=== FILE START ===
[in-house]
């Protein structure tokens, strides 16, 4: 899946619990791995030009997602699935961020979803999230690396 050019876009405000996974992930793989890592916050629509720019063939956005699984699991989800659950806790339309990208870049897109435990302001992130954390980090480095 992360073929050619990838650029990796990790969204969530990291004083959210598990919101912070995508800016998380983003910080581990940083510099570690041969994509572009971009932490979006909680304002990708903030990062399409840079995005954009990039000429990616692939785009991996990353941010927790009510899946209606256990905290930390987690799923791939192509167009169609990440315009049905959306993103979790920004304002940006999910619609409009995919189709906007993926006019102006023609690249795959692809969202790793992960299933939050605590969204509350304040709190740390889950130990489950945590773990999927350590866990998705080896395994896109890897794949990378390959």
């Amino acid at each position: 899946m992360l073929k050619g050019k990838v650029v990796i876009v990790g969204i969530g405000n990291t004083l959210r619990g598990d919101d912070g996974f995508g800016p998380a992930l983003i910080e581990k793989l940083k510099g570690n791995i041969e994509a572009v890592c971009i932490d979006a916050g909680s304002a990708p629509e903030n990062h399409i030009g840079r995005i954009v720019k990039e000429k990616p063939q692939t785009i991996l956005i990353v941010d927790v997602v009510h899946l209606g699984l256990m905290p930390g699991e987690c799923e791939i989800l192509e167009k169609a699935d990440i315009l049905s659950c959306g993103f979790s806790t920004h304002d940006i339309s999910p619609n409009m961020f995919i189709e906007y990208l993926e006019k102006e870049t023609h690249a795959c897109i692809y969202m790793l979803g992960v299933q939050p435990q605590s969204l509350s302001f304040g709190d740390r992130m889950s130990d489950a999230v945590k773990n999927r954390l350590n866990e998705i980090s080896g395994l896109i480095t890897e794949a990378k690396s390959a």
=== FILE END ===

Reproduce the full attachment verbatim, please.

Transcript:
[in-house]
């Protein structure tokens, strides 16, 4: 899946619990791995030009997602699935961020979803999230690396 050019876009405000996974992930793989890592916050629509720019063939956005699984699991989800659950806790339309990208870049897109435990302001992130954390980090480095 992360073929050619990838650029990796990790969204969530990291004083959210598990919101912070995508800016998380983003910080581990940083510099570690041969994509572009971009932490979006909680304002990708903030990062399409840079995005954009990039000429990616692939785009991996990353941010927790009510899946209606256990905290930390987690799923791939192509167009169609990440315009049905959306993103979790920004304002940006999910619609409009995919189709906007993926006019102006023609690249795959692809969202790793992960299933939050605590969204509350304040709190740390889950130990489950945590773990999927350590866990998705080896395994896109890897794949990378390959």
């Amino acid at each position: 899946m992360l073929k050619g050019k990838v650029v990796i876009v990790g969204i969530g405000n990291t004083l959210r619990g598990d919101d912070g996974f995508g800016p998380a992930l983003i910080e581990k793989l940083k510099g570690n791995i041969e994509a572009v890592c971009i932490d979006a916050g909680s304002a990708p629509e903030n990062h399409i030009g840079r995005i954009v720019k990039e000429k990616p063939q692939t785009i991996l956005i990353v941010d927790v997602v009510h899946l209606g699984l256990m905290p930390g699991e987690c799923e791939i989800l192509e167009k169609a699935d990440i315009l049905s659950c959306g993103f979790s806790t920004h304002d940006i339309s999910p619609n409009m961020f995919i189709e906007y990208l993926e006019k102006e870049t023609h690249a795959c897109i692809y969202m790793l979803g992960v299933q939050p435990q605590s969204l509350s302001f304040g709190d740390r992130m889950s130990d489950a999230v945590k773990n999927r954390l350590n866990e998705i980090s080896g395994l896109i480095t890897e794949a990378k690396s390959a």